Following detail work, I distressed the windows (photos to come) using a variety of techniques:
  • Drilled bullet holes with scored edges all over the model 
  • Cracks scored into the windows 
  • Panes cut in part or whole leaving jagged holes or bits of glass remaining, or gaps where a pane used to be. People who live in glass houses… and all that. 
  • Scratched graffiti including lines from semi-obscure poems ‘Childe Roland to the dark tower came…”, mis-quotes and random slurrings... “NEEL B’FOR ZED” 
Tune in next time for the Part II where-in painting the greenhouse green (…overly literal?) commences.

-- Jon, Chicago Skirmish Wargames club member

Friday, March 13, 2015

Mech Attack Adepticon Playtest Report

The club is putting on its first-ever game at Adepticon next weekend, and so last week we got together to playtest the scenario we'll be running there. The setup is similar to last year's scenario: a raid where the attackers are aiming to destroy certain buildings in a built-up urban environment.


The rest of the details will be a surprise for the actual players at the game. If you like what you see below, join us at 10 a.m. Saturday at Adepticon. We still have some spots available!



For those unfamiliar with our convention Mech Attack games, it's mostly a matter of scaling up. Usually at the club we play with 10mm scale rebased MechWarrior clix units, but for the conventions we double the ranges and use 28mm scale mechs ranging from 4 to 8 inches tall!

We've also moved from crate buildings to actual models this year, which will provide a visually striking improvement. The crate buildings are very lightweight and easy to pack up, but these new buildings are a good deal more gritty and realistic.



Also, we've moved from desert to an urban theme, though I still have to drybrush the grey fabric "concrete" mat. I'll also be putting out alot of scatter terrain that will mostly have no effect on the game but will make some of the open areas look a bit less bare.


Tim has prepared five new Zaku mechs for the Green Attackers. These guys are massive!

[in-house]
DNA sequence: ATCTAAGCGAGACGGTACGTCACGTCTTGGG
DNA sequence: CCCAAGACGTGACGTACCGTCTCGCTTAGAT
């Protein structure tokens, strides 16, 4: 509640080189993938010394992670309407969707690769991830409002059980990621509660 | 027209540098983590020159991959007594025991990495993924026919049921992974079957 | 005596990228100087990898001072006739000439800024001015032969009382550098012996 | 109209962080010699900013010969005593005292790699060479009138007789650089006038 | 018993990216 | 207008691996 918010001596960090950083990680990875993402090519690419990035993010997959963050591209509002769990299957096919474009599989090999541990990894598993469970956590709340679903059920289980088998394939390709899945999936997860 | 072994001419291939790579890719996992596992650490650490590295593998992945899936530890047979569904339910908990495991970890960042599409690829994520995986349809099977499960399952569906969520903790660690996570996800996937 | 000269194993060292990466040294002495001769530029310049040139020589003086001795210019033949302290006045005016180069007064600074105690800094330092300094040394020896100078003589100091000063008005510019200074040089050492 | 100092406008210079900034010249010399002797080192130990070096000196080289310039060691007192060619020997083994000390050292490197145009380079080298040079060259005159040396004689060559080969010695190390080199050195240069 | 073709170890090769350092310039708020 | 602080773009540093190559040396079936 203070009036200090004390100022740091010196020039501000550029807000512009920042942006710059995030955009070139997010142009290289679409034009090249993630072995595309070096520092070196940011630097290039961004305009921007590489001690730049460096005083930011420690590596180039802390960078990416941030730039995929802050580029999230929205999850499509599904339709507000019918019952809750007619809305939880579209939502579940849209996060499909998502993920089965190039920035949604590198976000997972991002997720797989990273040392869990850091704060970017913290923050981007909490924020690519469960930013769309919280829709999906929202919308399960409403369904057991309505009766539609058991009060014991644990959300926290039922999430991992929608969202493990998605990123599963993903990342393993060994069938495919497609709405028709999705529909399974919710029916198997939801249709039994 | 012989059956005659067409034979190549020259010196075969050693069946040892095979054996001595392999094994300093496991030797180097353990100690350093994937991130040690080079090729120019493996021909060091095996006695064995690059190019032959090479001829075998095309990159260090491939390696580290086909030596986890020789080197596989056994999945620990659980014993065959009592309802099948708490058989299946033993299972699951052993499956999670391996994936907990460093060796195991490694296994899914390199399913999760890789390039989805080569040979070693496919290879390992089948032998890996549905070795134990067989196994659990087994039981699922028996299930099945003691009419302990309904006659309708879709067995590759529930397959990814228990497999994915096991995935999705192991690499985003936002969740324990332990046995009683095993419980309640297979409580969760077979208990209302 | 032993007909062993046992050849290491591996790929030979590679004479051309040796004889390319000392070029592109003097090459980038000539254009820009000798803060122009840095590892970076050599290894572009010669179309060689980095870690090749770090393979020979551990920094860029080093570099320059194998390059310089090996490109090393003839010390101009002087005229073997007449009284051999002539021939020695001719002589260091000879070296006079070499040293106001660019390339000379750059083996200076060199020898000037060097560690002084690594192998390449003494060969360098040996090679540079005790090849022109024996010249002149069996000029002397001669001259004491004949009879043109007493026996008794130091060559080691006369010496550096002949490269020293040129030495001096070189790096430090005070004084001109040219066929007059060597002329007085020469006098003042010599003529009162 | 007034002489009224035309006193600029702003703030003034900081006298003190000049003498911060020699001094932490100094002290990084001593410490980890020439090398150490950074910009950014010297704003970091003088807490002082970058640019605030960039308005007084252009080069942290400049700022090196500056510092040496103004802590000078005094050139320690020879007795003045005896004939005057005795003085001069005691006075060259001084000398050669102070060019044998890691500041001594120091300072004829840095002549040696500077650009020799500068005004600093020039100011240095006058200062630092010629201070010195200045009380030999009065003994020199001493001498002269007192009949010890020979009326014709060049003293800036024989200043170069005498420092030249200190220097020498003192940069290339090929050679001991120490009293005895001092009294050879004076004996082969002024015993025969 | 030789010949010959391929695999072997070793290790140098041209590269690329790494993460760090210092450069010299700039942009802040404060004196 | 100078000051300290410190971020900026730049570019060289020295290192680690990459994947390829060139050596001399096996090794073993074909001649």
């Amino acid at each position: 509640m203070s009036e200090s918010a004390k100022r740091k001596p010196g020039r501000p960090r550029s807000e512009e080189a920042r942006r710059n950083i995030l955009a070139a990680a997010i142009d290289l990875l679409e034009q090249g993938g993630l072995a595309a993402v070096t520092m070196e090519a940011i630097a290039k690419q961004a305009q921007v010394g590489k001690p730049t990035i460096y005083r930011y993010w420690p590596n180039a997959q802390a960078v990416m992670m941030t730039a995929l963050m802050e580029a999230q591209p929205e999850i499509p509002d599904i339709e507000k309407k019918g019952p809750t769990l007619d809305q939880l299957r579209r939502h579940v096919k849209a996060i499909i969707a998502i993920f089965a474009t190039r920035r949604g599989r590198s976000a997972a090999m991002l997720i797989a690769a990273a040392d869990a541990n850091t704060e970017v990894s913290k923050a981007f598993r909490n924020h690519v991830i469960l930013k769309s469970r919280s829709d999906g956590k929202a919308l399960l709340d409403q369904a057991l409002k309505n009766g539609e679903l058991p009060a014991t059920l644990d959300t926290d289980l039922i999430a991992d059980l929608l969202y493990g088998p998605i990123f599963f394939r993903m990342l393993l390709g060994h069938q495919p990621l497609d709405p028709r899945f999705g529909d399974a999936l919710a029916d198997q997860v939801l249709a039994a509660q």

I'm bringing six new mechs for the Defenders: 3 Kryomek Striders and 3 plastic mecha kits


You can identify them easily in the pictures because they haven't received a wash yet and their bases are bare.

Lastly, here's the diecast Mechwarrior Legionnaire. It was a favorite from last year. I've got another one of these that I might base up. The stock paint job is nice enough that you just have to base it up and maybe dirty the feet a bit.


And that's all for now. The countdown to Adepticon is on! Remember: We'd love to have you join us there for the game or just stop by and say hello

-- Karl, Chicago Skirmish Wargames club member

Thursday, March 12, 2015

Fantasy Warriors Tower, a Rockpile and a Mystery

Despite the mechs that need to be finished before Adepticon, I procrastinated some more and made some medieval fantasy scenery.


First, a dirty pile of rocks. It's just a repainted vinyl/plastic toy I found.


It's flat on the back, so you can place it right up against another piece of terrain. Looks slightly odd, but at least it's detailed.


I want to know where this is from. This was originally a toy of some sort, probably a display for some character, but it lacks pegs to hold up an action figure. On the bottom it says "2003 NLP Inc. Marvel Ent. Inc." It has a speaker and battery compartment on the bottom, and one of the rocks is a button. Unfortunately I've got no mini-batteries to try out the sound. If you know what it is, please let me know in the comments.

My second project was a tower that Pat gave me last week.


As it happens, this tower is a bit of gaming history. It was made in the 90s by the company Dragon Castles Inc., and was sold through Grenadier as part of the "Warlord Keep" set for their "Fantasy Warriors" game.


It was also likely sold separately through game stores, since I and others recall seeing it in game stores back in the day. Thanks to the crew on The Miniatures Page for helping discover the source of this tower.

It's made of wood and was covered in that spray stone stuff that is textured and grey with black flecks. It looked more like a toy, but as it was already textured, I just gave it a black prime followed by brown, tan and bamboo colored drybrushes. I did the same on the roof, minus the second and third drybrush color.



The roof removes and there are two wood doors that can be slid out. You can see the original grey color inside the tower.


And to answer the question all fantasy gamers will have. Yes, it's even taller than a Marauder mech!


Well, the tower turned out pretty good, which leaves us with a tip for the budget gamer. I've passed up a fair amount of cheap second-hand terrain covered in this faux-rock finish, which to be honest looks a bit dated and not really up to par with current terrain techniques.

Now I know that it's a great surface texture that's easy to update with just a few layers of paint.

Don't forget to chime in if you have any ideas about the origin of my mysterious rock pile!

-- Karl, Chicago Skirmish Wargames club member